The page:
New Delhi:The Indian Premier League will not be given a permanent slot in the international cricket calendar, the ICC said on Tuesday.
Many top cricketers had to sit out of IPL due to their national commitments which has prompted calls for granting the cash-rich Twenty20 event a permanent window in the ICC calendar.
But the game's governing body is not considering any such proposal at the moment.
"No we are not considering giving a window to IPL. Mr Lalit Modi (IPL commissioner) has frequently said that a window for IPL is not appropriate and I agree with him," ICC President David Morgan said in a telephonic interview from London.
Asked whether this could lead to players opting out of bilateral tours to take part in the IPL, Morgan said it would only happen in the case of those on the brink of retirement.
"I think some cricketers who are coming to the end of their career will opt to play in domestic leagues like IPL. But I believe established international cricketers will want to play international cricket," he said.
The Twenty20 boom has cast a shadow on the future of Test cricket, which was in any case losing popularity with spectators.
Morgan said ICC has plans to revitalise the longest version of the sport and reducing Test matches to four days was one of the options.
"I believe that Test cricket is very interesting product but there have been some matches that have been played in front of very poor crowd. The matches have been draws almost from day two forward and that is often due to the pitch not giving a fair balance between ball and bat," he said.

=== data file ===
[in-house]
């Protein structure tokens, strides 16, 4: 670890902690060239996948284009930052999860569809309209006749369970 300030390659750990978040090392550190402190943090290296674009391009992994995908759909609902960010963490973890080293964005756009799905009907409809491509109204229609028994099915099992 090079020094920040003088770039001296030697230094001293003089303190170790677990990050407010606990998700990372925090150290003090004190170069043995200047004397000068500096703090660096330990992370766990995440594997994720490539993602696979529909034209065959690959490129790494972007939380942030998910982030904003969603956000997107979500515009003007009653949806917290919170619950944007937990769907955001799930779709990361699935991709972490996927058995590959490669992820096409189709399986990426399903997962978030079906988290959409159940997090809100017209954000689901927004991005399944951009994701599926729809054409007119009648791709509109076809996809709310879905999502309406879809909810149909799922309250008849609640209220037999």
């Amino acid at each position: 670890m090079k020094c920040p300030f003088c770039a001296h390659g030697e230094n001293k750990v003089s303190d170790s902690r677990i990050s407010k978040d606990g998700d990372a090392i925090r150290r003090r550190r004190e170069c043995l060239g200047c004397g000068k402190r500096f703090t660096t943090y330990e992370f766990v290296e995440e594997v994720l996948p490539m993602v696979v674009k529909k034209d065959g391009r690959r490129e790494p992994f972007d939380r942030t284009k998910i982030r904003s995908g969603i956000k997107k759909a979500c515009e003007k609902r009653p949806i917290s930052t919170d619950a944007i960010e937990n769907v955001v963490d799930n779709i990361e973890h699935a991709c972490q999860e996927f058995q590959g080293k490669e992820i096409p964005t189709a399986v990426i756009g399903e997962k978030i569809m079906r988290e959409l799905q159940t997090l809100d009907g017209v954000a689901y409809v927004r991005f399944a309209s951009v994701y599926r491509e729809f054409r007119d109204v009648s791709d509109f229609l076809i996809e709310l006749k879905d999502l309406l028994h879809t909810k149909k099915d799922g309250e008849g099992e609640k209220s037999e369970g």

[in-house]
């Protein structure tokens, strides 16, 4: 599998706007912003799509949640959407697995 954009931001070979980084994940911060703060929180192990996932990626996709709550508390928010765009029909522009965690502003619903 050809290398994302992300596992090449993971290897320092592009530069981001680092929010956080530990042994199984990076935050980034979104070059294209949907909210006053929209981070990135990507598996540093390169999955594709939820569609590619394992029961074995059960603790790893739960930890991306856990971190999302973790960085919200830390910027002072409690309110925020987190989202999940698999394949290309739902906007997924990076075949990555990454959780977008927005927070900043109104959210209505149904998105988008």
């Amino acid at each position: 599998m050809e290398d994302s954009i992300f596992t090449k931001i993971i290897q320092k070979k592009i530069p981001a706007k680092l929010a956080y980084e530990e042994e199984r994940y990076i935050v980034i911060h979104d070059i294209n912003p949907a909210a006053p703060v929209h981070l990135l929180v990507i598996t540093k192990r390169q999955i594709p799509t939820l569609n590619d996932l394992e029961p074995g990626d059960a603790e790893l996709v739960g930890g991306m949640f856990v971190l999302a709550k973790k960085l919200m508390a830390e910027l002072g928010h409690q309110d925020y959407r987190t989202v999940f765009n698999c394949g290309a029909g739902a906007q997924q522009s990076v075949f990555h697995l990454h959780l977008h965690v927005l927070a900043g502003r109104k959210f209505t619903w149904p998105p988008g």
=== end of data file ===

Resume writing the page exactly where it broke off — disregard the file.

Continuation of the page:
"But having said that, there has been some great Test matches in recent times. They have been played over four or five days. The Ashes Test in Birmingham was one of the greatest of all times and that finished in three days and one session.
"We look at Test cricket as prime product and we look at the possibility of four days rather than five. We concern ourselves with quality of pitches and also overrate, because we have to be ever conscious of the need of the paying public," he added.
Asked whether the ICC would consider a two-tier structure for Tests, Morgan said such a system was already in place.
"To some extent, that happens currently, doesn't it? Because in a six-year cycle, some nations play each other home-and-away every four years as opposed to six years. They play five-match Test match series as opposed to three-match Test series. So there already is an element of stronger teams playing each other more frequently," he said.
Morgan did not foresee any such threat to one-day cricket, which he said was the cash-provider for the other formats.
"The 50-overs game has been the cash-provider for other forms of cricket over a long period of time and I believe there is a continuing future for 50-over cricket. We have introduced the batting powerplays and I believe that is a quite bold change and that would definitely add interest to the game," he said.
The ever-increasing cricket has raised concerns about the players' fitness and whether they can cope with playing almost non-stop through the year.
Morgan said the it was upto the member boards to decide the quantity of matches.
"It's not ICC which determines the volume of cricket, member boards do. But it's important that players have time to practise, to rest and to recharge their batteries," he said.
Players' behaviour has also become a concern with some ugly on-field spats in the past few years but Morgan insisted that a bit of banter doesn't harm anyone.
"I think players behaviour in the Twenty20 World Cup was fantastic. The games were played in wonderful spirit. I believe that cricketers at the highest level always want to have conversation and I don't see any harm in that.
"But for us, spirit of cricket is very important. I think the players are increasingly more and more aware of the need to play the game in the right spirit," he said.
"I also believe the referral system that is being rolled out will improve player behaviour," he added.